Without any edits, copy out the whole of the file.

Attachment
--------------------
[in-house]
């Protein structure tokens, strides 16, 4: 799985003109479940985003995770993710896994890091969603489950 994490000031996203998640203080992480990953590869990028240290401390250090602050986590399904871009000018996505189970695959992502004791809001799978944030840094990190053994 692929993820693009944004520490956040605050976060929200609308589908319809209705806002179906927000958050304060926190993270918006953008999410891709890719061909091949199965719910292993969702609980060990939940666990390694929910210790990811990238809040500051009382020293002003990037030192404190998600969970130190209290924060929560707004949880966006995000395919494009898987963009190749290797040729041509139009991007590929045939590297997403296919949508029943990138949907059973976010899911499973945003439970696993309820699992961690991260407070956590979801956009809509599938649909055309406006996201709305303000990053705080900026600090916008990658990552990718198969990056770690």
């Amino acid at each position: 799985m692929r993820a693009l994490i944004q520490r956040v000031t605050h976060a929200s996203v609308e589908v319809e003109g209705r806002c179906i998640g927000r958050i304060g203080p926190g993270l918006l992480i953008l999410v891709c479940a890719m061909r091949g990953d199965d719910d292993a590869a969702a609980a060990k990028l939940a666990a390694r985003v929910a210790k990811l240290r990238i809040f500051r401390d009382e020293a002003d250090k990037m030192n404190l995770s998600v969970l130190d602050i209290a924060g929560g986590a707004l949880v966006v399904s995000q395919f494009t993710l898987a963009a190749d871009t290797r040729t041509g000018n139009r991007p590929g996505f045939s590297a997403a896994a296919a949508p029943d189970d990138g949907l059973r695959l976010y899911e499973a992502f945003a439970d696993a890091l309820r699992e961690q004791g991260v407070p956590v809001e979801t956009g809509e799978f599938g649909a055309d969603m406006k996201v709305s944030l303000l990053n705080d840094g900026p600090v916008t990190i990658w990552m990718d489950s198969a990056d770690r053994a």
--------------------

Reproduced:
[in-house]
């Protein structure tokens, strides 16, 4: 799985003109479940985003995770993710896994890091969603489950 994490000031996203998640203080992480990953590869990028240290401390250090602050986590399904871009000018996505189970695959992502004791809001799978944030840094990190053994 692929993820693009944004520490956040605050976060929200609308589908319809209705806002179906927000958050304060926190993270918006953008999410891709890719061909091949199965719910292993969702609980060990939940666990390694929910210790990811990238809040500051009382020293002003990037030192404190998600969970130190209290924060929560707004949880966006995000395919494009898987963009190749290797040729041509139009991007590929045939590297997403296919949508029943990138949907059973976010899911499973945003439970696993309820699992961690991260407070956590979801956009809509599938649909055309406006996201709305303000990053705080900026600090916008990658990552990718198969990056770690």
């Amino acid at each position: 799985m692929r993820a693009l994490i944004q520490r956040v000031t605050h976060a929200s996203v609308e589908v319809e003109g209705r806002c179906i998640g927000r958050i304060g203080p926190g993270l918006l992480i953008l999410v891709c479940a890719m061909r091949g990953d199965d719910d292993a590869a969702a609980a060990k990028l939940a666990a390694r985003v929910a210790k990811l240290r990238i809040f500051r401390d009382e020293a002003d250090k990037m030192n404190l995770s998600v969970l130190d602050i209290a924060g929560g986590a707004l949880v966006v399904s995000q395919f494009t993710l898987a963009a190749d871009t290797r040729t041509g000018n139009r991007p590929g996505f045939s590297a997403a896994a296919a949508p029943d189970d990138g949907l059973r695959l976010y899911e499973a992502f945003a439970d696993a890091l309820r699992e961690q004791g991260v407070p956590v809001e979801t956009g809509e799978f599938g649909a055309d969603m406006k996201v709305s944030l303000l990053n705080d840094g900026p600090v916008t990190i990658w990552m990718d489950s198969a990056d770690r053994a």